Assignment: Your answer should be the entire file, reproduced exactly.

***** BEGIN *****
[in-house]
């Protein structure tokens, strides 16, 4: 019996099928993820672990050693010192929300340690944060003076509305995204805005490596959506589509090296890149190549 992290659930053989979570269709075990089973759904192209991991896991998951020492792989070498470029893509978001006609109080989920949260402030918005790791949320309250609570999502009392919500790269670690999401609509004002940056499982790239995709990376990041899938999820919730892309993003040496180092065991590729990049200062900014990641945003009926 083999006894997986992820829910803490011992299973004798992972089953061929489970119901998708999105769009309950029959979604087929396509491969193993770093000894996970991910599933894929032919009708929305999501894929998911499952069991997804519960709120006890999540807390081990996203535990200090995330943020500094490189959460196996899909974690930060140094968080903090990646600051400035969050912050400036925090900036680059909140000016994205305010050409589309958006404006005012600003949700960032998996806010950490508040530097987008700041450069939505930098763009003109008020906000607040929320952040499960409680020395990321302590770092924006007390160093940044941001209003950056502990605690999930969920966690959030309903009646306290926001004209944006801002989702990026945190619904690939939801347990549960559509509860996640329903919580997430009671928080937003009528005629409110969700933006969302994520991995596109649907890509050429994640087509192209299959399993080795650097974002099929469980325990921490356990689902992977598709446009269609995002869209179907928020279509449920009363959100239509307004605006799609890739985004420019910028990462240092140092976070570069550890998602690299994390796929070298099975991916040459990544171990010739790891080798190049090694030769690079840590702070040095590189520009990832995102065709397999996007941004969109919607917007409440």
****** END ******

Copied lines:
[in-house]
């Protein structure tokens, strides 16, 4: 019996099928993820672990050693010192929300340690944060003076509305995204805005490596959506589509090296890149190549 992290659930053989979570269709075990089973759904192209991991896991998951020492792989070498470029893509978001006609109080989920949260402030918005790791949320309250609570999502009392919500790269670690999401609509004002940056499982790239995709990376990041899938999820919730892309993003040496180092065991590729990049200062900014990641945003009926 083999006894997986992820829910803490011992299973004798992972089953061929489970119901998708999105769009309950029959979604087929396509491969193993770093000894996970991910599933894929032919009708929305999501894929998911499952069991997804519960709120006890999540807390081990996203535990200090995330943020500094490189959460196996899909974690930060140094968080903090990646600051400035969050912050400036925090900036680059909140000016994205305010050409589309958006404006005012600003949700960032998996806010950490508040530097987008700041450069939505930098763009003109008020906000607040929320952040499960409680020395990321302590770092924006007390160093940044941001209003950056502990605690999930969920966690959030309903009646306290926001004209944006801002989702990026945190619904690939939801347990549960559509509860996640329903919580997430009671928080937003009528005629409110969700933006969302994520991995596109649907890509050429994640087509192209299959399993080795650097974002099929469980325990921490356990689902992977598709446009269609995002869209179907928020279509449920009363959100239509307004605006799609890739985004420019910028990462240092140092976070570069550890998602690299994390796929070298099975991916040459990544171990010739790891080798190049090694030769690079840590702070040095590189520009990832995102065709397999996007941004969109919607917007409440």